Arlington officials are asking Amazon to go back to the drawing board for its proposed headquarters in Pentagon City to put a greater emphasis on sustainability.
The 2.1 million-square-foot proposed office complex at the corner of 15th Street S. and S. Eads Street, is currently pending review by Arlington’s Planning Commission and County Board. If plans are finalized on schedule by the end of 2019, demolition is due to start early next year, according to JBG Smith’s Vice President of Development Matt Ginivan, with excavation then lasting through the end of the year.
It’s not easy being green
As part of the construction, Amazon Vice President of Global Real Estate John Schoettler announced during a Site Plan Review Committee (SPRC) meeting last night (Monday) that HQ2 would seek a LEED Platinum energy certification instead of its lower, original Gold goal.
“We are working to secure renewable energy for the campus which means our Arlington buildings will operate on 100% renewable energy by 2030,” said Schoettler.
SPRC members commended Amazon for the new goal but pressed the company for more details on how it would meet the carbon emissions reduction targets. Previously, the company’s designs were scored on the lower end of LEED’s Gold efficiency ranking.
SPRC members also asked how Amazon would avoid use of fossil fuels, particularly in its restaurant spaces.
Brian Earle, a principal at ZGF Architects, said Amazon was committed to forgoing natural gas in its kitchens and cafeterias, but admitted they didn’t “see a path towards having a life safety [electric] generator that meets the county’s requirements that does not use fossil fuels.”
Schoettler added that Amazon was planning to build off-site renewable energy facilities like solar or wind farms elsewhere in Virginia to power the buildings with renewable energy and off-set the impact of fossil fuels.
“That might make us feel very virtuous, but we have to be very cautious about how we produce that off-site energy,” she said of off-site renewables.
Another part of the HQ2 plan involves the landscaping of the site itself, which is slated to include gardens, a dog park, and terraces on the multi-step grooves.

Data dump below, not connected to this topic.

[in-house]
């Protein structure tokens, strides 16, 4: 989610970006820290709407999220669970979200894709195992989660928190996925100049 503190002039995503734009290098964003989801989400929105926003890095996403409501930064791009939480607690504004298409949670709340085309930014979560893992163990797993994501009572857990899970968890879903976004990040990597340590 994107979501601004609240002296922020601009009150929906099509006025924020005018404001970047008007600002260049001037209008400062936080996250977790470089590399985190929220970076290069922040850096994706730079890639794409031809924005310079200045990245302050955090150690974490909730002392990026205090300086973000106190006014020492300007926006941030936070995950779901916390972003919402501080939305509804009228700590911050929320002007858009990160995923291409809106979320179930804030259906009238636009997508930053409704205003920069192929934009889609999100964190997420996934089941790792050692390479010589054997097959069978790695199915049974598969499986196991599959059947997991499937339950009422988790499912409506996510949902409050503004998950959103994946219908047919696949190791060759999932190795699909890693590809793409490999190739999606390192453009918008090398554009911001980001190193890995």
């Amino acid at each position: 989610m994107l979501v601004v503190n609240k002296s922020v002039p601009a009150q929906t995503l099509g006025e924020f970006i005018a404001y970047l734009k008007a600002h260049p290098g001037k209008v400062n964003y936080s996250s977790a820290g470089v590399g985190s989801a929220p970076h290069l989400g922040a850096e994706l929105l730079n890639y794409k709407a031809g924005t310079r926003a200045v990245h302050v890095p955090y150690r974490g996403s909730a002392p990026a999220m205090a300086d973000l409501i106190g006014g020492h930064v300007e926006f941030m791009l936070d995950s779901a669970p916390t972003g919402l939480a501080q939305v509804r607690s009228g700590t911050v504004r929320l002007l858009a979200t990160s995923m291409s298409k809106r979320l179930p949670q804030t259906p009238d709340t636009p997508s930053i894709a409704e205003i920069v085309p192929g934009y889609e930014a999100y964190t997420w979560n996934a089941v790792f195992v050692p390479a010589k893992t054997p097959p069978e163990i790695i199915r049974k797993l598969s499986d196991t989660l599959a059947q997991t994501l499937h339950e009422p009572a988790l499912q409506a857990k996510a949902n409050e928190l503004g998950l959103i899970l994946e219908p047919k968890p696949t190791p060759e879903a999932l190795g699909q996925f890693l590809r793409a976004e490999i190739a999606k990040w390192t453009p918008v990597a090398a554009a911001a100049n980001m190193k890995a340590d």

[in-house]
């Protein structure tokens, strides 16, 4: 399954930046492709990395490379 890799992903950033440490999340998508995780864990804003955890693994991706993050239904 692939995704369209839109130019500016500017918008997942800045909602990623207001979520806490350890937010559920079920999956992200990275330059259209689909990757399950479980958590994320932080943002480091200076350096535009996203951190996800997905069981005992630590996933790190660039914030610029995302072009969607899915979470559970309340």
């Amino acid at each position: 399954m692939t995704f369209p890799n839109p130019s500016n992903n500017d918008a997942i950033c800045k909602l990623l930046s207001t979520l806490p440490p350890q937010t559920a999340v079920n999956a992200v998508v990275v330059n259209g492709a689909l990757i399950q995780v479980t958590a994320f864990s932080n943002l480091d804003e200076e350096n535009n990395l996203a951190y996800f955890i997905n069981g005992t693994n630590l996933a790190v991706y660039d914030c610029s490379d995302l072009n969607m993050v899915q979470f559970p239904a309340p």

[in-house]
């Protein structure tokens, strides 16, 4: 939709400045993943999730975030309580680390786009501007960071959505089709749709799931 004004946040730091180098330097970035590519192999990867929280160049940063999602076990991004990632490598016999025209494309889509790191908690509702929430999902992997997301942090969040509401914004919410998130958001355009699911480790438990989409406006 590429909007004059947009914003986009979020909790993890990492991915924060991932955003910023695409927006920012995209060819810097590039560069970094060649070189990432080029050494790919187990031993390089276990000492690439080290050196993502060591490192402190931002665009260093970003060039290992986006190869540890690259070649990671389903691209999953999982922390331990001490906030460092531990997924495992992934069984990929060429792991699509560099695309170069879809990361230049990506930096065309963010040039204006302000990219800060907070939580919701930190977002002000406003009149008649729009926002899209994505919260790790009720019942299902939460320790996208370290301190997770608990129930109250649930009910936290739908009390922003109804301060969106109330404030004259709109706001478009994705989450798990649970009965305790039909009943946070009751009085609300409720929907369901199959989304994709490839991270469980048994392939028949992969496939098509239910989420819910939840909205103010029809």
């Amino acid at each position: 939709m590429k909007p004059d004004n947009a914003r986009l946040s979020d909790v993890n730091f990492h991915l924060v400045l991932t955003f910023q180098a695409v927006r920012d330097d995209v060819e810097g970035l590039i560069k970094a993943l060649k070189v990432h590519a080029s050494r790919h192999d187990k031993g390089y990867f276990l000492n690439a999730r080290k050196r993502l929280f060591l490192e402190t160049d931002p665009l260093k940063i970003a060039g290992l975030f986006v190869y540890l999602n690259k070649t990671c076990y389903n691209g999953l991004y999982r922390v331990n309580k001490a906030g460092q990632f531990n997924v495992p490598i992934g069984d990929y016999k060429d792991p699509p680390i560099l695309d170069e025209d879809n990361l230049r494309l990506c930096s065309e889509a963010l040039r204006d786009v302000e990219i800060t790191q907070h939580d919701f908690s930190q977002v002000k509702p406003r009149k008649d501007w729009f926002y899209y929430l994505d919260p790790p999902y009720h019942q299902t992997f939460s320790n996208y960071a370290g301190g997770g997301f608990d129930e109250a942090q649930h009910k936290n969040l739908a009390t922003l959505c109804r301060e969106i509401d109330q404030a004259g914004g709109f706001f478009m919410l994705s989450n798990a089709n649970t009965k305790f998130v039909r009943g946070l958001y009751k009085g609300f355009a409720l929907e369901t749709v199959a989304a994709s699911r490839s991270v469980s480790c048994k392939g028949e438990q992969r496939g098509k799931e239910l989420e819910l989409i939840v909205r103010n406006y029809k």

Amazon CEO Jeff Bezos recently pledged his company would achieve carbon neutrality by 2030 and that Amazon was “going to work very hard with the community [in Arlington] to make sure our presence there ends up being a net positive, rather than a net negative.”
Arlington officials also recently passed a new energy policy committing the county to carbon neutrality by 2050.
Another protected bike lane, what about electric vehicle parking?
SPRC member and Transportation Commission Chair Chris Slatt urged Amazon to nix some of its parking spaces, saying: “I think your parking is a far greater blemish on your sustainability than whether there’s a wood-burning fireplace in the staff lounge.”
Other members of the SPRC focused on the nexus of sustainability and transit asked Amazon to expand the percentage of parking spaces reserved for electric vehicles. The recommendation follows the county’s new energy plan predicting more people will drive electric cars in the next thirty years — a trend backed by Gov. Ralph Northam’s recent investment to expand the number of charging stations available statewide.
Amazon’s current designs set aside about 2% — or about 40 spaces — of its 1,968 total parking spaces for electric vehicles.
“Why not push for 10%?” asked one SPRC member.
There was at least one big win for non-car transportation last night. Following repeated calls from activists, Amazon announced it would build a protected bike lane on 15th Street S. along the length of the Metropolitan Park development, of which its headquarters is the final phase. That follow’s Amazon’s previous pledge to build a protected lane along S. Eads Street.
Amazon could subsidizing retail tenants
One Site Plan Review Committee member asked if the company had any plans to help sustain the small businesses that will occupy 56,000 square feet of retail space in the new complex.
Schoettler said the company did have a plan, adding, “That’s what we do in Seattle, and that’s our intention here as well.”
Schoettler, who noted he dined at Mexican restaurant Tacos y Tortas on Columbia Pike before the meeting, said Amazon is not a typical landlord of retail spaces in its buildings.
“We’re not doing this to collect rent and earn money. Many of our retailers in Seattle only pay utilities,” he said. “Oftentimes retail is meant to be a draw for the area and meant to serve the people in the area above. It’s not meant to be something you get rich [from].”
JBG Smith’s Senior Vice President of Retail Leasing Amy Rice reiterated plans to find a balance of tenants like restaurants, cafes, and service-oriented businesses.
With the exception of the planned daycare, the average size of retail spaces will be smaller, 2,200 square feet spaces designed “for local retailers” instead of “big box, national chains,” according to Rice.
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